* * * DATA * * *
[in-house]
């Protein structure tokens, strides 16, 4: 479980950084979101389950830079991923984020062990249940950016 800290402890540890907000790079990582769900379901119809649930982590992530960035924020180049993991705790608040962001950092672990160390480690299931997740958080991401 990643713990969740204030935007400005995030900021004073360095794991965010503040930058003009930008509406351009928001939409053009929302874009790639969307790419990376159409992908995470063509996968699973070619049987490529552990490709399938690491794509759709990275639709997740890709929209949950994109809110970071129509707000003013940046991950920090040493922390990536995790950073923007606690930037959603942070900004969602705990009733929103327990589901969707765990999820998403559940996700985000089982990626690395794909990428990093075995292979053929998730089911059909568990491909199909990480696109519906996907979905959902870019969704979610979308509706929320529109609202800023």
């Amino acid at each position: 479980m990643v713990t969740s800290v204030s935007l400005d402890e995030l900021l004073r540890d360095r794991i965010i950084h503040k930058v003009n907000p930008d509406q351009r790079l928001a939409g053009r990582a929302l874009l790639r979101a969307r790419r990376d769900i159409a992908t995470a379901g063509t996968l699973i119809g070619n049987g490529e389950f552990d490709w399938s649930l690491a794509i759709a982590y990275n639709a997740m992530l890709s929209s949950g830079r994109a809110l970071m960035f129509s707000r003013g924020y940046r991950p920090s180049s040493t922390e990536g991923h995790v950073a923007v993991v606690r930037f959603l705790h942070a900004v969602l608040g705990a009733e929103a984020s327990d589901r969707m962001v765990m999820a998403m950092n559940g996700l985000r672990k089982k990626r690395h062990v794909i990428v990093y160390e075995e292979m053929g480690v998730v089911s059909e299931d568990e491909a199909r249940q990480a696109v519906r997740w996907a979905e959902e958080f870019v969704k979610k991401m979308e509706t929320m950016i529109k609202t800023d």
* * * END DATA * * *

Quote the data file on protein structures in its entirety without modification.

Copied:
[in-house]
């Protein structure tokens, strides 16, 4: 479980950084979101389950830079991923984020062990249940950016 800290402890540890907000790079990582769900379901119809649930982590992530960035924020180049993991705790608040962001950092672990160390480690299931997740958080991401 990643713990969740204030935007400005995030900021004073360095794991965010503040930058003009930008509406351009928001939409053009929302874009790639969307790419990376159409992908995470063509996968699973070619049987490529552990490709399938690491794509759709990275639709997740890709929209949950994109809110970071129509707000003013940046991950920090040493922390990536995790950073923007606690930037959603942070900004969602705990009733929103327990589901969707765990999820998403559940996700985000089982990626690395794909990428990093075995292979053929998730089911059909568990491909199909990480696109519906996907979905959902870019969704979610979308509706929320529109609202800023």
């Amino acid at each position: 479980m990643v713990t969740s800290v204030s935007l400005d402890e995030l900021l004073r540890d360095r794991i965010i950084h503040k930058v003009n907000p930008d509406q351009r790079l928001a939409g053009r990582a929302l874009l790639r979101a969307r790419r990376d769900i159409a992908t995470a379901g063509t996968l699973i119809g070619n049987g490529e389950f552990d490709w399938s649930l690491a794509i759709a982590y990275n639709a997740m992530l890709s929209s949950g830079r994109a809110l970071m960035f129509s707000r003013g924020y940046r991950p920090s180049s040493t922390e990536g991923h995790v950073a923007v993991v606690r930037f959603l705790h942070a900004v969602l608040g705990a009733e929103a984020s327990d589901r969707m962001v765990m999820a998403m950092n559940g996700l985000r672990k089982k990626r690395h062990v794909i990428v990093y160390e075995e292979m053929g480690v998730v089911s059909e299931d568990e491909a199909r249940q990480a696109v519906r997740w996907a979905e959902e958080f870019v969704k979610k991401m979308e509706t929320m950016i529109k609202t800023d």